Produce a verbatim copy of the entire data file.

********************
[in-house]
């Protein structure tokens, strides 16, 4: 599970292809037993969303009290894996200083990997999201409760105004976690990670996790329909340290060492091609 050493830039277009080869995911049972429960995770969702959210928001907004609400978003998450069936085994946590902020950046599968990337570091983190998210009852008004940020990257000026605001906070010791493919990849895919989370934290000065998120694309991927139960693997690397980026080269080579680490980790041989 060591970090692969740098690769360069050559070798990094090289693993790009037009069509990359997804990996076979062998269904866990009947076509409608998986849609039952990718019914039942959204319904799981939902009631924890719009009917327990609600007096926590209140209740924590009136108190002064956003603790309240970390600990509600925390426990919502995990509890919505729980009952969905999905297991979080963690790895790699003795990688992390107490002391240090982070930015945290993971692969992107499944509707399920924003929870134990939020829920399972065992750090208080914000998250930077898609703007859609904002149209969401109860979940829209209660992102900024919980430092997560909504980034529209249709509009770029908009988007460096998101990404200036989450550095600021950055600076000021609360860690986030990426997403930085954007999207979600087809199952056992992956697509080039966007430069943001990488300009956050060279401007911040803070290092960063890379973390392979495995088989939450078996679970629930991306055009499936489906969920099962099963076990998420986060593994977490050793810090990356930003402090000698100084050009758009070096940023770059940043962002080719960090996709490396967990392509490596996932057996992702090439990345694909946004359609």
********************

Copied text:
[in-house]
């Protein structure tokens, strides 16, 4: 599970292809037993969303009290894996200083990997999201409760105004976690990670996790329909340290060492091609 050493830039277009080869995911049972429960995770969702959210928001907004609400978003998450069936085994946590902020950046599968990337570091983190998210009852008004940020990257000026605001906070010791493919990849895919989370934290000065998120694309991927139960693997690397980026080269080579680490980790041989 060591970090692969740098690769360069050559070798990094090289693993790009037009069509990359997804990996076979062998269904866990009947076509409608998986849609039952990718019914039942959204319904799981939902009631924890719009009917327990609600007096926590209140209740924590009136108190002064956003603790309240970390600990509600925390426990919502995990509890919505729980009952969905999905297991979080963690790895790699003795990688992390107490002391240090982070930015945290993971692969992107499944509707399920924003929870134990939020829920399972065992750090208080914000998250930077898609703007859609904002149209969401109860979940829209209660992102900024919980430092997560909504980034529209249709509009770029908009988007460096998101990404200036989450550095600021950055600076000021609360860690986030990426997403930085954007999207979600087809199952056992992956697509080039966007430069943001990488300009956050060279401007911040803070290092960063890379973390392979495995088989939450078996679970629930991306055009499936489906969920099962099963076990998420986060593994977490050793810090990356930003402090000698100084050009758009070096940023770059940043962002080719960090996709490396967990392509490596996932057996992702090439990345694909946004359609």